The third article focuses on GRW effects at the regional level of German counties and independent cities. It emphasizes wage developments at different quantiles of the wage distribution as possible effects from GRW subsidies in order to investigate the extent to which possible productivity and income effects of GRW subsidies are transmitted to employees. Industry subsidies are found to have partially positive effects at different levels of the wage distribution in East Germany, while effects in the West are limited to the upper end of the wage distribution. Infrastructure subsidies appear to have higher efficacy on wages than firm subsidies in the industrial scheme, but are also limited to East Germany and to the service sector.
The empirical findings suggest that the policies under investigation in this thesis have different transmission channels. The occurrence and strength of effects is heterogeneous and differs across policies. All three empirical findings suggest that effects are higher in less developed regions. Thus, they seem to depend on regional preconditions as well as on the policy frameworks.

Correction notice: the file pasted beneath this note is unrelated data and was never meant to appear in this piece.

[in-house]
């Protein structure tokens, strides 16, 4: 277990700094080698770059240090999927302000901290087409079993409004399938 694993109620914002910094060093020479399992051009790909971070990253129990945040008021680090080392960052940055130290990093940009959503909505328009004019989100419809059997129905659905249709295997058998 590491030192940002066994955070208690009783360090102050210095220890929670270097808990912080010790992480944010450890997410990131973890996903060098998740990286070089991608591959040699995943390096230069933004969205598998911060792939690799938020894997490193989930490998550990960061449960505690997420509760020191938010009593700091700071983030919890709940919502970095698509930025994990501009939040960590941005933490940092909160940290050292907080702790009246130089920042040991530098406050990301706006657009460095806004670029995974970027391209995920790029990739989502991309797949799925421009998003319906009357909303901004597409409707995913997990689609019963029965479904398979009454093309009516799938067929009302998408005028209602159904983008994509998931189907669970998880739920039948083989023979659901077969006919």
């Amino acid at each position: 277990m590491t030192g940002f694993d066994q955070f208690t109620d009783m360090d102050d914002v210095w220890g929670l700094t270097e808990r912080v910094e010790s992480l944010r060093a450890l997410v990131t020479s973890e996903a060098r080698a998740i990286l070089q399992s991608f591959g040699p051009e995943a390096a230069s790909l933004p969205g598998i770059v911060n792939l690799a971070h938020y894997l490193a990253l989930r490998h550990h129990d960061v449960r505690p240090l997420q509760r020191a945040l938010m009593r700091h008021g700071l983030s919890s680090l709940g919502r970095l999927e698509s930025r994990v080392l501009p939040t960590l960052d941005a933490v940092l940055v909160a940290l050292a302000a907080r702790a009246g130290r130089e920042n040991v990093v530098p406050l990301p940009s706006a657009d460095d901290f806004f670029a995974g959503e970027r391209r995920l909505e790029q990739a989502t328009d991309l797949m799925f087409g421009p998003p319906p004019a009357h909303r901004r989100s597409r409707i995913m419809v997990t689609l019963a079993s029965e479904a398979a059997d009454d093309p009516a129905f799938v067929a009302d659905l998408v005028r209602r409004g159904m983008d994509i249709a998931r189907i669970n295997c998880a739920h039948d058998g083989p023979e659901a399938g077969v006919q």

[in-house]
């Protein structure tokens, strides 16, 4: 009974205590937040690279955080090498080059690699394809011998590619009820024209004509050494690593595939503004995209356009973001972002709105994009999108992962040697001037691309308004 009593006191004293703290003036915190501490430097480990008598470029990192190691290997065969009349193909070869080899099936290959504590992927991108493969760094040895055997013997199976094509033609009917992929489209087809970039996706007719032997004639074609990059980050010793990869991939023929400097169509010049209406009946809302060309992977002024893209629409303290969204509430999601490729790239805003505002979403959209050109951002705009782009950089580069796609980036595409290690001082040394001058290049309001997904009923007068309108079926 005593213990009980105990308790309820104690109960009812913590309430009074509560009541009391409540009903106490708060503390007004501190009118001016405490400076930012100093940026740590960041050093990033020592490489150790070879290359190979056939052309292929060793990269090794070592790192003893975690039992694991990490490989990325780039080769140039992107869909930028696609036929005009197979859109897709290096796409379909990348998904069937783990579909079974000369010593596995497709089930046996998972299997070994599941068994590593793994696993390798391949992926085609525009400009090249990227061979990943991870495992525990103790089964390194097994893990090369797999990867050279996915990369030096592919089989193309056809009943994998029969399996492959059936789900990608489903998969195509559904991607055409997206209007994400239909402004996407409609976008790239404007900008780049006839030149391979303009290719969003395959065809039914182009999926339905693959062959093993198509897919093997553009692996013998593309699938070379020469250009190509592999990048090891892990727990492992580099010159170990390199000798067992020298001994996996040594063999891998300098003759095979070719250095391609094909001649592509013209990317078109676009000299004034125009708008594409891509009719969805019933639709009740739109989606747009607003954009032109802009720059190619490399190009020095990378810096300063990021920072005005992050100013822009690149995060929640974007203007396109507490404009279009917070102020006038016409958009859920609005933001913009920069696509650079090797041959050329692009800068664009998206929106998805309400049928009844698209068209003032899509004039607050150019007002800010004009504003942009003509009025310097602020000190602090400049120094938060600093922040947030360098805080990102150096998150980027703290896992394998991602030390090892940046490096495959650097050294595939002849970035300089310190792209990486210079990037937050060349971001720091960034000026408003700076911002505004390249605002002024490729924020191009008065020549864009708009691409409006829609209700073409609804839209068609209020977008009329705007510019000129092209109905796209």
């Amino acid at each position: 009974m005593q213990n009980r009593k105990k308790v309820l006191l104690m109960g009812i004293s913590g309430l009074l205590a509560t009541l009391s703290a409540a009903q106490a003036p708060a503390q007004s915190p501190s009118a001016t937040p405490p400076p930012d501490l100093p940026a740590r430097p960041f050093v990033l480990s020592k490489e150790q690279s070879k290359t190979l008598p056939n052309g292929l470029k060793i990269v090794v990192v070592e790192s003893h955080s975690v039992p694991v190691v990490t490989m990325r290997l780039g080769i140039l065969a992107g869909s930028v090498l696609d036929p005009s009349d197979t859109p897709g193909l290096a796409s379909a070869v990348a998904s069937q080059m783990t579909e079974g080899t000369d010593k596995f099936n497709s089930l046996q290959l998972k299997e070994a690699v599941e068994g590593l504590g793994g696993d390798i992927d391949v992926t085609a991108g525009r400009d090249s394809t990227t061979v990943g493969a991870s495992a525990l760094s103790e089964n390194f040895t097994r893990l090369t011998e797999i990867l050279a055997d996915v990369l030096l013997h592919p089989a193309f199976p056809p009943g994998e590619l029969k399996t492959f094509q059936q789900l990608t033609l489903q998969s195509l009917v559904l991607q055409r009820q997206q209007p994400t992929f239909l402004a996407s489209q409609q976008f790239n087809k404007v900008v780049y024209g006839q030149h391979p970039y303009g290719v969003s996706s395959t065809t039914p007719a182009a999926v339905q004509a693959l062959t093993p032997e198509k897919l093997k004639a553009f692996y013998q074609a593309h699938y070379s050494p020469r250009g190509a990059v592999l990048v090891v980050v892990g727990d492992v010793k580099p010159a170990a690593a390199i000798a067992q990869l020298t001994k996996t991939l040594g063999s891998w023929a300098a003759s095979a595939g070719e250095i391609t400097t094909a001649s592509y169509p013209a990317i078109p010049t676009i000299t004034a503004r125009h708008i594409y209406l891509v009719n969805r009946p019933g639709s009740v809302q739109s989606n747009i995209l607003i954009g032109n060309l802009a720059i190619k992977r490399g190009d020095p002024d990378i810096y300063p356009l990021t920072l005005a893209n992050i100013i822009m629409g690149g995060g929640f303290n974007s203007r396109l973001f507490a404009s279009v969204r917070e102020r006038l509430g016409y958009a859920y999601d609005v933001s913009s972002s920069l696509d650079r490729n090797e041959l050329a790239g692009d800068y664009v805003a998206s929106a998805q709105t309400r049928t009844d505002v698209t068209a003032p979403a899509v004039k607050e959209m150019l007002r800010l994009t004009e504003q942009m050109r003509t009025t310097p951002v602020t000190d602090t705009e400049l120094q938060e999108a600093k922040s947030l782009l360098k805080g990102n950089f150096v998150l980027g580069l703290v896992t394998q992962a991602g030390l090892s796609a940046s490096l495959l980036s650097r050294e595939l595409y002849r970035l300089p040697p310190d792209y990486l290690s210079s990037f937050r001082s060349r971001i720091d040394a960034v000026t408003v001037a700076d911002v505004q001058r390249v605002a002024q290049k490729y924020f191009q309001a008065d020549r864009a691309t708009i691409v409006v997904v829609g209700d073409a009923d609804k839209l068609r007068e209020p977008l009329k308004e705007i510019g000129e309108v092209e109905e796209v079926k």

The final paper presents a novel spatio-temporal panel vector autoregressive approach as an extended spatial econometric method to correctly analyze spatial spillover effects in the SpVAR systems used in this thesis. The paper does not primarily aim to provide new empirical insights, but to extend the spatial dimension of SpVAR models by capturing the full cross-regional interdependencies and spatial spillover between variables over time, which allows to estimate policy effects in neighboring and economically connected regions. It is shown, that positive responses of variable shocks in regions can induce negative effects in neighboring regions through substitution effects.